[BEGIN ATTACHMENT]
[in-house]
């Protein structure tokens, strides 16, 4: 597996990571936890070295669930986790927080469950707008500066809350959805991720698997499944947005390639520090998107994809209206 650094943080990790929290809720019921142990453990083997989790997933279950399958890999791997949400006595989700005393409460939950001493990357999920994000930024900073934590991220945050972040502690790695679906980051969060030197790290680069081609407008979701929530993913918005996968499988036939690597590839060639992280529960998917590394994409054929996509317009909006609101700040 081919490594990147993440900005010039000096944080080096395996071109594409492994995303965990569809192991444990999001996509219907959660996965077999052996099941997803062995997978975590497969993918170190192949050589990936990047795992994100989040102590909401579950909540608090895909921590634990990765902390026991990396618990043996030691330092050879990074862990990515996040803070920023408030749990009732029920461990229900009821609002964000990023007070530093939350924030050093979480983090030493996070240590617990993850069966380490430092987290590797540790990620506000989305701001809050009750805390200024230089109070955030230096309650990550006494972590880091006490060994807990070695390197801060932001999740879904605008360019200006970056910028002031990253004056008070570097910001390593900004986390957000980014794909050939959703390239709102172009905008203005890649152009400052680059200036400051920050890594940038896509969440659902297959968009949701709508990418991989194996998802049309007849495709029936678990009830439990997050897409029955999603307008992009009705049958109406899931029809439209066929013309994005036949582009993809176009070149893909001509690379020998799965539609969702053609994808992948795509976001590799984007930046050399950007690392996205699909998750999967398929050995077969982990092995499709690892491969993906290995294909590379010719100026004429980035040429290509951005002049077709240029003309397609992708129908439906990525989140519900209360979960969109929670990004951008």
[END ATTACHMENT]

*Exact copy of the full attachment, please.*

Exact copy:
[in-house]
């Protein structure tokens, strides 16, 4: 597996990571936890070295669930986790927080469950707008500066809350959805991720698997499944947005390639520090998107994809209206 650094943080990790929290809720019921142990453990083997989790997933279950399958890999791997949400006595989700005393409460939950001493990357999920994000930024900073934590991220945050972040502690790695679906980051969060030197790290680069081609407008979701929530993913918005996968499988036939690597590839060639992280529960998917590394994409054929996509317009909006609101700040 081919490594990147993440900005010039000096944080080096395996071109594409492994995303965990569809192991444990999001996509219907959660996965077999052996099941997803062995997978975590497969993918170190192949050589990936990047795992994100989040102590909401579950909540608090895909921590634990990765902390026991990396618990043996030691330092050879990074862990990515996040803070920023408030749990009732029920461990229900009821609002964000990023007070530093939350924030050093979480983090030493996070240590617990993850069966380490430092987290590797540790990620506000989305701001809050009750805390200024230089109070955030230096309650990550006494972590880091006490060994807990070695390197801060932001999740879904605008360019200006970056910028002031990253004056008070570097910001390593900004986390957000980014794909050939959703390239709102172009905008203005890649152009400052680059200036400051920050890594940038896509969440659902297959968009949701709508990418991989194996998802049309007849495709029936678990009830439990997050897409029955999603307008992009009705049958109406899931029809439209066929013309994005036949582009993809176009070149893909001509690379020998799965539609969702053609994808992948795509976001590799984007930046050399950007690392996205699909998750999967398929050995077969982990092995499709690892491969993906290995294909590379010719100026004429980035040429290509951005002049077709240029003309397609992708129908439906990525989140519900209360979960969109929670990004951008």